The post in which I tell my most embarrassing story.

6 Jul

I read a fantastic blog post on Single Dad Laughing the other day about his days as a Boy Scout and what I’ll call a poop-tastrophe. (It’s a really funny story, I highly recommend clicking over there and taking a moment to read it.) He then asked if anyone had a similarly embarrassing story to share. Which of course got me thinking…

If we’re honest with ourselves, we all have at least one of those cringe-inducing embarrassing moments. Upon reflection, I’ve realized that more of those seem to have happened in my younger years. I’m not sure if that’s a result of my being more easily humiliated back then, or me just not giving a rat’s arse as I have gotten older.

It turns out that the majority of these events involve either a) my kids or b) running. For example – the time the president of a board I serve on (who is a serious kind of person) called the house and my daughter politely explained after answering that mom couldn’t come to the phone because “she’s pooping.” The gentleman and I went on to pretend that never happened.

Not the run in question. Boilermaker 2010

Then there was my own poop-tastrophe. (Yes. I’m writing about this.) Anyone who runs with any seriousness for any more than a couple of miles can tell you two things: where the bathrooms are along their route, and which houses have big dogs that run loose (generally, we’ll change a route after discovering the latter.) I was a high school sophomore out for a long run. I was probably 45 minutes out when that dreaded feeling started in my belly. (This was also the day I learned not to drink Yoo Hoo as an energy drink before heading out for some exercise.) There is no one on this planet that has not had that feeling – which is only made worse by being anywhere but home. Preferably in sweatpants. When you’re running and you have that feeling of impending doom, you’re faced with an impossible choice: you know running makes it worse, but it may be your only of getting to a restroom in time.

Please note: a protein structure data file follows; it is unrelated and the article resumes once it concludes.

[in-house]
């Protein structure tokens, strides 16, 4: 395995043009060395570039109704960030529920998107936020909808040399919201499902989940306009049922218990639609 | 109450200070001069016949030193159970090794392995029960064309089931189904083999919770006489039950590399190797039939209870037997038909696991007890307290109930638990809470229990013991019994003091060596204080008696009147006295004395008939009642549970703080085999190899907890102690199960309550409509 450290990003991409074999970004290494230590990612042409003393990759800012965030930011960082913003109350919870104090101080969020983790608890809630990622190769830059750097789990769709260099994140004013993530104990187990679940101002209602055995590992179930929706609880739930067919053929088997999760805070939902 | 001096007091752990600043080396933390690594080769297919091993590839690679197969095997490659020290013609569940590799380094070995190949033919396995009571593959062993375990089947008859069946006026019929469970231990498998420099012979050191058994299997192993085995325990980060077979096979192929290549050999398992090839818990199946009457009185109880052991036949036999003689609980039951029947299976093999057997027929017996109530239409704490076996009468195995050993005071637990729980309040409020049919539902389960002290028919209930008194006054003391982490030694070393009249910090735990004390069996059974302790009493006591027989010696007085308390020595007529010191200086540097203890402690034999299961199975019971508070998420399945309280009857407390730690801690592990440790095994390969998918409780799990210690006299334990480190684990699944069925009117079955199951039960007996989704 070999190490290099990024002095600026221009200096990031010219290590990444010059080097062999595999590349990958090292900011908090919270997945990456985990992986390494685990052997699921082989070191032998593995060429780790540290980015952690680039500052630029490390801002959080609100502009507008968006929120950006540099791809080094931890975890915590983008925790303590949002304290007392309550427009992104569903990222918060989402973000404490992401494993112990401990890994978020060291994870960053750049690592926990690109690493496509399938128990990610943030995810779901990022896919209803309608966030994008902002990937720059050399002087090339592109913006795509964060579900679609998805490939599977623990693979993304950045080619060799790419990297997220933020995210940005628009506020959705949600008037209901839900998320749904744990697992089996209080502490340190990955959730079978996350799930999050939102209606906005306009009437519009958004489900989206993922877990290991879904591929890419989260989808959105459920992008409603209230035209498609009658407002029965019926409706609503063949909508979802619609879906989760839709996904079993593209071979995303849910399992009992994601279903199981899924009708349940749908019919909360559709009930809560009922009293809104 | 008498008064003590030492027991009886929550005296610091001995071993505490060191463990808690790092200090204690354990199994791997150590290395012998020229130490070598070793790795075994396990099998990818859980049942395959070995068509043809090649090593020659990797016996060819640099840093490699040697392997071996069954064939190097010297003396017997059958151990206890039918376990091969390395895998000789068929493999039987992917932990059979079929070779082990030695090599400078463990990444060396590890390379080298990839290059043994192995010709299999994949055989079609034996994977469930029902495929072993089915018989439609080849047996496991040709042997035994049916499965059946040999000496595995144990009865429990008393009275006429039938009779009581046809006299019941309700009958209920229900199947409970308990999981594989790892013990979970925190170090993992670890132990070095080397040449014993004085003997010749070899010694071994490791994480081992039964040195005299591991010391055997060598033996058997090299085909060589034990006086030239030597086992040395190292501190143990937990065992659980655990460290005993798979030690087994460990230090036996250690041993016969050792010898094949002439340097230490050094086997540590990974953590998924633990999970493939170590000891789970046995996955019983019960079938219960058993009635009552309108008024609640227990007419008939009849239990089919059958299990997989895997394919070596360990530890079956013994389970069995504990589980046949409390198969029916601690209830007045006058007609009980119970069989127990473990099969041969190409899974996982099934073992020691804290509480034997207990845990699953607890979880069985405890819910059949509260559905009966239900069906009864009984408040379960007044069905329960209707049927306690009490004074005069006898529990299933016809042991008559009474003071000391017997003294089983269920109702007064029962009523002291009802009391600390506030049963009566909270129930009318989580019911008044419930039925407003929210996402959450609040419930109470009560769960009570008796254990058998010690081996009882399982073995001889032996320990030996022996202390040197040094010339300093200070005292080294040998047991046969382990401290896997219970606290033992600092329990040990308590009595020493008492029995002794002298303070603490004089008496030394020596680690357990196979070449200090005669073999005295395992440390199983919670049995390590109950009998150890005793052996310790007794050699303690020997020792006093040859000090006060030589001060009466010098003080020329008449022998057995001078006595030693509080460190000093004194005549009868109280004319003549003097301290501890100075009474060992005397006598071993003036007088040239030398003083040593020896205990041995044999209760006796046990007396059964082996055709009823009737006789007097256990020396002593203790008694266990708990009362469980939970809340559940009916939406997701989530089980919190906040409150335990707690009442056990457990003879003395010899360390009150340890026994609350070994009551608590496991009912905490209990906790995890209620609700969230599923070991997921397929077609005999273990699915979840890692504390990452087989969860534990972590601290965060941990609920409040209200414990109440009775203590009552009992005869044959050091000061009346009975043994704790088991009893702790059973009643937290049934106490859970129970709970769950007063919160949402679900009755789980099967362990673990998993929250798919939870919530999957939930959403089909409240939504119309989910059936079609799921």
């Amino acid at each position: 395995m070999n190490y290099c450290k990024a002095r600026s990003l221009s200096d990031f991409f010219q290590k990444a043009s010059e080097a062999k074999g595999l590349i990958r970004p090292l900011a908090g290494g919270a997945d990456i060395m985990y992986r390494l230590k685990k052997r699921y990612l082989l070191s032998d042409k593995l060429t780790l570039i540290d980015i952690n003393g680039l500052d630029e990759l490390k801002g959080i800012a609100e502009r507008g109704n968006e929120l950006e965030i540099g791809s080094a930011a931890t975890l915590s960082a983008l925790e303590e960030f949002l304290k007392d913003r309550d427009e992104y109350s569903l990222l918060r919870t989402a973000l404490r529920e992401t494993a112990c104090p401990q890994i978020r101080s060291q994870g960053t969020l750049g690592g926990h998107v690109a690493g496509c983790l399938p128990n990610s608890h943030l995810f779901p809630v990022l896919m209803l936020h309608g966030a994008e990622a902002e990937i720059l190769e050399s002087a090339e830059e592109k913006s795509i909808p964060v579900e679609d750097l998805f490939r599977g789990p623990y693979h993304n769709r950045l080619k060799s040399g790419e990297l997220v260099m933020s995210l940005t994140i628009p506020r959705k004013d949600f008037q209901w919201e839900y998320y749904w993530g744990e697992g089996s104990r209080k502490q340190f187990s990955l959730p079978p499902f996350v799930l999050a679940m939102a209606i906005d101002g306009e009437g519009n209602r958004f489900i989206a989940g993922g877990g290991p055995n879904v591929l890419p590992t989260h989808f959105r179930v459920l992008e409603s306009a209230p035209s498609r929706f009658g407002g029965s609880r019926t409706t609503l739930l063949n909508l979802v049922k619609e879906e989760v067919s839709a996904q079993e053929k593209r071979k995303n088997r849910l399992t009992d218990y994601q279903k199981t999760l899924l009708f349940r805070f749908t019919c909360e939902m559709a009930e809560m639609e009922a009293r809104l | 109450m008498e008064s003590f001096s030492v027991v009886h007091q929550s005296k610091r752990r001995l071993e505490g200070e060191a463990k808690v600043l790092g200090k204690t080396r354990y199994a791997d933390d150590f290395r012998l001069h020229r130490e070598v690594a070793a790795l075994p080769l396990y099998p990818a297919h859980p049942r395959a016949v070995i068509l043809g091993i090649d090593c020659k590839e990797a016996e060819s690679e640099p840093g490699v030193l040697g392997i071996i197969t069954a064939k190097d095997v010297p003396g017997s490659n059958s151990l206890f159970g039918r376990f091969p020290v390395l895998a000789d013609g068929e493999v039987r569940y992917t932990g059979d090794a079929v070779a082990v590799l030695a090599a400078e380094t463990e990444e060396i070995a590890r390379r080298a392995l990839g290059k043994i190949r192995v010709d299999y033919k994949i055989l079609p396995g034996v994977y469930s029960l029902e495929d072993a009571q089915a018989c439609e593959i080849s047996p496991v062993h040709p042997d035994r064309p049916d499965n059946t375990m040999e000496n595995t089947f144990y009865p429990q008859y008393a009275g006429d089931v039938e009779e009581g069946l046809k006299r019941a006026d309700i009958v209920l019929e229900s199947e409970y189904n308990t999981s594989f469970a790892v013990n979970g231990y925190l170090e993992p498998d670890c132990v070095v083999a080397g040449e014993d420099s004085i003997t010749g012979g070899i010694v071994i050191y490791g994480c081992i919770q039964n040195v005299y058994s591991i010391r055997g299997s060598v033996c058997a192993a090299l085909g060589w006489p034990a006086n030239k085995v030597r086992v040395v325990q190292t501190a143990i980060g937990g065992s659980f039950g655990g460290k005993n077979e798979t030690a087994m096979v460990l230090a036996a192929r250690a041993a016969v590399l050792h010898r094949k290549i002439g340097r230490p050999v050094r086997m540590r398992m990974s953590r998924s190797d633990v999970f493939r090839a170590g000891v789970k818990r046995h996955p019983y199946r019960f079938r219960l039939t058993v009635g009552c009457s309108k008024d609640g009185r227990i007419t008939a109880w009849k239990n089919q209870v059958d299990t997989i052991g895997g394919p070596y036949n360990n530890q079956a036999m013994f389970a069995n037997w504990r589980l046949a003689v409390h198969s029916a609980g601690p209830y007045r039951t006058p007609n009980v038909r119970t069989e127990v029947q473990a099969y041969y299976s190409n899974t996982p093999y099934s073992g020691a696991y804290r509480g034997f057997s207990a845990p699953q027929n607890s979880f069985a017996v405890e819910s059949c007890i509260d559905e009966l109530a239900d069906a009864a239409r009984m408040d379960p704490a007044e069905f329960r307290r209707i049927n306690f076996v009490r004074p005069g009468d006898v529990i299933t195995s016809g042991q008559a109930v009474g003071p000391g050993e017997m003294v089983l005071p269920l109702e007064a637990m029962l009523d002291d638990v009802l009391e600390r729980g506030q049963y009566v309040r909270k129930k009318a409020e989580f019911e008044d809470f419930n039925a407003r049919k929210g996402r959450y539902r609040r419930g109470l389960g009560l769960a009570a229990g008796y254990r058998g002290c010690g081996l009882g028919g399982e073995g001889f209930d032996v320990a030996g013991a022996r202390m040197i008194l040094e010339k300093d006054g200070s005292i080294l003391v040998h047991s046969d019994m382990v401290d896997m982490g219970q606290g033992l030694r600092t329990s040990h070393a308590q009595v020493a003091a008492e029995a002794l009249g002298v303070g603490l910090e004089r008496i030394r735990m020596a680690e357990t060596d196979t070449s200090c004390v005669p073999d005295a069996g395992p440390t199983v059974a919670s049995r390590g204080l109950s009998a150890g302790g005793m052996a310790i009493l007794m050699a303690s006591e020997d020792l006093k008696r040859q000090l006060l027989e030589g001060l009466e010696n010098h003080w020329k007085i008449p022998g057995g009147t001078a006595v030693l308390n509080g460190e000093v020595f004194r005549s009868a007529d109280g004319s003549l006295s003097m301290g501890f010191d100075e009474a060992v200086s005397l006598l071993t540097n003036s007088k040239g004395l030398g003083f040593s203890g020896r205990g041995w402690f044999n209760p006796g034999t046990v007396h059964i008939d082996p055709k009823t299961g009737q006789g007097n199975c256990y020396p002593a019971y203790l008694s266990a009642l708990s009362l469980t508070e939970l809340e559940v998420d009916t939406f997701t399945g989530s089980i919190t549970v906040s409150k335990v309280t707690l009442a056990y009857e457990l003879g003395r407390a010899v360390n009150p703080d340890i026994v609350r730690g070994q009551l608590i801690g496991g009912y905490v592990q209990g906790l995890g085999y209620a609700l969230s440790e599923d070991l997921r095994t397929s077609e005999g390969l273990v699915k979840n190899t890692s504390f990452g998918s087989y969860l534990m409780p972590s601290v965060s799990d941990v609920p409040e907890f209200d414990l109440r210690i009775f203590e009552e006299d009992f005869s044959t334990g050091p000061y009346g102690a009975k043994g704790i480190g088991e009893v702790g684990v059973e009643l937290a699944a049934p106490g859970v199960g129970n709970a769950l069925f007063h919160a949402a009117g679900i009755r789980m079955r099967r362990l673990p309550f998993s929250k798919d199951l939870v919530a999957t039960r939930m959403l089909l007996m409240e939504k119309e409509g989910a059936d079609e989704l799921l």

I was far enough out on my run that I knew I would never make it to the nearest bathroom. My route went along some woods – I had no choice – the woods it would have to be. Except the woods ran along this sort of busy road and I didn’t want anyone to see me ducking in because then they would know. I should point out that this was Staten Island, New York. I was raised in Brooklyn. I did not poop outside. Ever. City girl. I kept running, waiting for a lull in the traffic, but also making the situation more urgent and then finally, my chance!

Did I mention these woods were along a pond?  My undercarriage got mosquito bites in places NO ONE should ever get mosquito bites. No one. The whole time, I’m simultaneously trying to keep my precious running shoes clean, listen out for nearing people and praying that no car would slow down enough to see what was going on a few feet from the road.  I did what I could do to clean up – sacrificing the only item of clothing I could. (Guess.) I considered running over to the pond to wash up a bit more but these woods were frequented by other members of my track team who I was sure were just steps away from my discovery. I was left with no choice but to jog over to the local pizzeria, t-shirt tied around my waist, to call my Mom collect from the payphone to come pick me up. (Why did they not invent cell phones sooner?) I still distinctly remember asking her to bring a towel – she was always fastidious about the car’s upholstery – and her asking “why”? I was all like “JUST BRING IT MOM!!” I also clearly remember her eyes widening in understanding when she finally did arrive.